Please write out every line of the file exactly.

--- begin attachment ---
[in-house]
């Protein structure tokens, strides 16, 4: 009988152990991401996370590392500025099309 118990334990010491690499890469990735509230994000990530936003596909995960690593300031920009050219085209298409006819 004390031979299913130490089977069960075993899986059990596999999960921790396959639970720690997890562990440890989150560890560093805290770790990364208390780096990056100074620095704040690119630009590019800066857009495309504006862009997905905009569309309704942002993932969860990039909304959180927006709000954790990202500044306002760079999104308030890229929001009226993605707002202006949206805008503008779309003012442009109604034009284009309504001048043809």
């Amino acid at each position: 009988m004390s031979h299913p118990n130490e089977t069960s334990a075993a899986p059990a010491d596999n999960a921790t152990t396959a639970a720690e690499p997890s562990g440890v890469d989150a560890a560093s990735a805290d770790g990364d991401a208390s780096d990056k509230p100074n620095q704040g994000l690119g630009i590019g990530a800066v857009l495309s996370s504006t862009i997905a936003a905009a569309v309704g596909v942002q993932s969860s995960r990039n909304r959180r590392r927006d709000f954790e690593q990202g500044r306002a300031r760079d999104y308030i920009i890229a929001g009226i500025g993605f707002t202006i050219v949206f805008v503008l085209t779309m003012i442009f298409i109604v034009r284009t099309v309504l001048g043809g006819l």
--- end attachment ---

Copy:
[in-house]
């Protein structure tokens, strides 16, 4: 009988152990991401996370590392500025099309 118990334990010491690499890469990735509230994000990530936003596909995960690593300031920009050219085209298409006819 004390031979299913130490089977069960075993899986059990596999999960921790396959639970720690997890562990440890989150560890560093805290770790990364208390780096990056100074620095704040690119630009590019800066857009495309504006862009997905905009569309309704942002993932969860990039909304959180927006709000954790990202500044306002760079999104308030890229929001009226993605707002202006949206805008503008779309003012442009109604034009284009309504001048043809």
């Amino acid at each position: 009988m004390s031979h299913p118990n130490e089977t069960s334990a075993a899986p059990a010491d596999n999960a921790t152990t396959a639970a720690e690499p997890s562990g440890v890469d989150a560890a560093s990735a805290d770790g990364d991401a208390s780096d990056k509230p100074n620095q704040g994000l690119g630009i590019g990530a800066v857009l495309s996370s504006t862009i997905a936003a905009a569309v309704g596909v942002q993932s969860s995960r990039n909304r959180r590392r927006d709000f954790e690593q990202g500044r306002a300031r760079d999104y308030i920009i890229a929001g009226i500025g993605f707002t202006i050219v949206f805008v503008l085209t779309m003012i442009f298409i109604v034009r284009t099309v309504l001048g043809g006819l």